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LATE, GREAT SCHUBERT: HERBERT BLOMSTEDT MAKES HIS DEUTSCHE GRAMMOPHON DEBUT IN TIME TO CELEBRATE HIS 95TH BIRTHDAY

 

“Famously modest, [Blomstedt] wields authority
at the podium with minimal means”

New York Times, 4 March 2022

“Elder statesman of classical music” leads the Gewandhausorchester
in incandescent interpretations of Schubert’s “Unfinished” and “Great” symphonies

“Schubert was, of course, enormously gifted; the melodies just poured out of him.
For me, it’s always as if he had a direct line to heaven”

Herbert Blomstedt

Album to be released on 8 July 2022,
three days before the Maestro’s birthday

08 JULY 2022 (TORONTO, ON) — Herbert Blomstedt chose the repertoire for his keenly awaited Deutsche Grammophon debut recording without hesitation. Joining forces with the majestic Gewandhausorchester, the Swedish conductor decided on a programme comprising two symphonic masterworks: Schubert’s Symphonies Nos. 8 “Unfinished” and 9 “Great”. Schubert · Symphonies is set for release on 8 July 2022, in time for Maestro Blomstedt’s 95th birthday three days later.

The conductor recorded the Schubert symphony cycle with the Dresden Staatskapelle in the 1980s but was keen to revisit these two works in particular, and with an orchestra whose connection to Schubert is part of a living tradition stretching back almost to the composer’s lifetime. The Gewandhausorchester gave the posthumous premiere of the Ninth Symphony in 1839 under the direction of Felix Mendelssohn, and helped cement its place at the heart of the repertoire.

The Eighth Symphony had to wait even longer for its first performance. It was Johann von Herbeck, a great champion of Schubert’s music, who recognised the brilliance of its two completed movements and conducted the premiere in Vienna in 1865. The Gewandhausorchester played the “Unfinished” for the first time just one year later.

Blomstedt observes that there is no easy answer to the old question of whether or not No. 8’s two movements in fact say everything that needs to be said, despite the existence of a sketched-out scherzo. “Two movements in triple time that would have been followed by a third movement in the same metre – this represents a tremendous challenge,” he notes, in an interview conducted by Tobias Niederschlag for the release. “Schubert was clearly striving for something different, which is why he did not complete the piece.”

“His final completed symphony [No. 9],” continues Blomstedt, “has everything that it takes to be truly ‘great’! The ideas that it contains are ‘great’ … Everything is interconnected here – as Robert Schumann euphorically exclaimed: ‘There is meaning everywhere.’ In achieving this aim, Schubert did not choose a text or a philosophical superstructure, as Beethoven had done in his Ninth … In Schubert’s sym­phony there is a musical meaning to everything.”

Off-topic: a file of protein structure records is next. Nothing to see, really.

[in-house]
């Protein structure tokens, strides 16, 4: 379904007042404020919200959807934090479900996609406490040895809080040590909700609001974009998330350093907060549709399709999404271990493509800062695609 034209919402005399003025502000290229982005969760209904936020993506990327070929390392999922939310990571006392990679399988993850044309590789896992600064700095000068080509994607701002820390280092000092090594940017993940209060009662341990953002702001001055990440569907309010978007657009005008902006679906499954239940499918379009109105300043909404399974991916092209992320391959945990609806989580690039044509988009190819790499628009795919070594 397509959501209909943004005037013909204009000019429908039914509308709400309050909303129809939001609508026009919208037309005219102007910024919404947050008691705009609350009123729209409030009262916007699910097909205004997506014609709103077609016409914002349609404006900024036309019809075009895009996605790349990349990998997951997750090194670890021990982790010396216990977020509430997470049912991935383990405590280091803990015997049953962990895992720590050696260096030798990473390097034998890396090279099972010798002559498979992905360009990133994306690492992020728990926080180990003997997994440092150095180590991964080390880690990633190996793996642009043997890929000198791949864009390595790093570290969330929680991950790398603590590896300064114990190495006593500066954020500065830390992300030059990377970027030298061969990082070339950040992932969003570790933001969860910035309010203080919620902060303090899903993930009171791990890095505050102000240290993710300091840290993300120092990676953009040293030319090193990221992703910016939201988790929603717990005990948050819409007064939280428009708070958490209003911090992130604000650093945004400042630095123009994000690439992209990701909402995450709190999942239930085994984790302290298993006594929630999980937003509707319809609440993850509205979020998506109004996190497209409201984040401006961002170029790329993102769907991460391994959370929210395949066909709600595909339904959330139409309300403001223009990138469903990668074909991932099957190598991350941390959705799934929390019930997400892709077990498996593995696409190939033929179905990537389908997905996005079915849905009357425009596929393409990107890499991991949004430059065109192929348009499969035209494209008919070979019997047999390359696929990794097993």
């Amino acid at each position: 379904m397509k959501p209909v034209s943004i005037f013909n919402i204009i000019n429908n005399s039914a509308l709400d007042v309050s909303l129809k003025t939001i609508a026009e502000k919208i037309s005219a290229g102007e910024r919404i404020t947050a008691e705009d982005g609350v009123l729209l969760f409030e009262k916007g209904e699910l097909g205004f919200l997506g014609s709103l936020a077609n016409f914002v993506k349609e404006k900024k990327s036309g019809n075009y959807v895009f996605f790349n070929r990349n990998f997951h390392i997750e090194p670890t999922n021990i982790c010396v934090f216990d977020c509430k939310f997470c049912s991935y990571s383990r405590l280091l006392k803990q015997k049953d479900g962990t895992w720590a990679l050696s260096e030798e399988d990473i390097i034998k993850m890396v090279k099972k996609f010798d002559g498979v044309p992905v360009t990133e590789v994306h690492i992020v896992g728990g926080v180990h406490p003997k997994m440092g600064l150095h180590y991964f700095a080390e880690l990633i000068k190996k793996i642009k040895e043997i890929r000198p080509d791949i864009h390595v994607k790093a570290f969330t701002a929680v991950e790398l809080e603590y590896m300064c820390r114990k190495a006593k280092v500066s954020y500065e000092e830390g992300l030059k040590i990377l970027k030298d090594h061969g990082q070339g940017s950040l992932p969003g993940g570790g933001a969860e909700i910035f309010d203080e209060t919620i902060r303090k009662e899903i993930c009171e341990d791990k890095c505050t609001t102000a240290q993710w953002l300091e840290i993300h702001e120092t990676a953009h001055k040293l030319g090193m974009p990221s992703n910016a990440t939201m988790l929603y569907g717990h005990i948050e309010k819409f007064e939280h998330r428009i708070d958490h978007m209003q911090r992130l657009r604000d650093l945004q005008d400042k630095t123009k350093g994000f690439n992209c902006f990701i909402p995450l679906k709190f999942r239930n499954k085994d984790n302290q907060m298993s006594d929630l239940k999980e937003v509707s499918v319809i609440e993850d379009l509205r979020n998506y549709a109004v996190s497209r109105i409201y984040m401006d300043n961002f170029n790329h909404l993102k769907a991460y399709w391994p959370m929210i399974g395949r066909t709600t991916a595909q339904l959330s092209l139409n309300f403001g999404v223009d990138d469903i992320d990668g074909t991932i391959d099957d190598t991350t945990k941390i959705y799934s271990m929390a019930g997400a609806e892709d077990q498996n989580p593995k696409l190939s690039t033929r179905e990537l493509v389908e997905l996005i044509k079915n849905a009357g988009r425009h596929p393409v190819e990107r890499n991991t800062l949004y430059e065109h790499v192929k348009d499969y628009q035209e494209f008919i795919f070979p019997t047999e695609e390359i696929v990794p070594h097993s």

In addition to relying on the enormous experience and wisdom he has gained as the world’s longest-serving conductor, Blomstedt was able to draw on the scholarship of the New Schubert Edition for his latest recording. He notes how the original score of the Eighth Symphony, written in the summer of 1822, includes two arresting dissonances in the opening movement that were “smoothed out” by Brahms in what served as the work’s standard performing edition for well over a century. These and other significant details have been reinstated in the new critical edition; likewise, Schubert’s autograph score of the Ninth Symphony, composed between 1825 and 1828, includes numerous corrections and revisions that have been brought into the new edition.

Schubert · Symphonies, recorded last November at the Gewandhaus, reflects the mutual affection between Herbert Blomstedt and his Leipzig musicians. Their relationship developed during his time as Gewandhauskapellmeister and has been reinforced since by his regular returns as the orchestra’s Conductor Laureate. The conductor suggests that the players’ deep feeling for the meaning behind everything they play has been conditioned by their weekly Bach performances at Leipzig’s Thomaskirche. “It is this experience that makes the Gewandhausorchester the ideal ensemble for the profound masterpieces of later periods,” he reflects. “It was wonderful to explore these two very different but equally great Schubert symphonies with them.”

Herbert Blomstedt was born to Swedish parents in Springfield, Massachusetts on 11 July 1927. Two years later, he moved with his family to Sweden where he showed outstanding musical talent as a child. Studies in Stockholm, Uppsala, Darmstadt (with Cage), Basle, Salzburg (with Markevitch), New York and Tanglewood (with Bernstein) set the foundations for his subsequent career as a conductor. His professional debut, with the Royal Stockholm Philharmonic Orchestra in 1954, was a huge success and led to his first full-time appointment, as principal conductor of the Norrköping Symphony Orchestra.

Over the past sixty years Maestro Blomstedt has served as chief conductor or music director of, among others, the Oslo Philharmonic Orchestra, Danish Radio Symphony Orchestra, Dresden Staatskapelle and San Francisco Symphony. In 1998 he succeeded Kurt Masur as Gewandhauskapellmeister and remained in post until 2005, when he was named as Conductor Laureate of the Gewandhausorchester. His extensive discography includes everything from the symphonies of Beethoven, Bruckner, Nielsen and Sibelius to works by Berg, Mahler and Richard Strauss.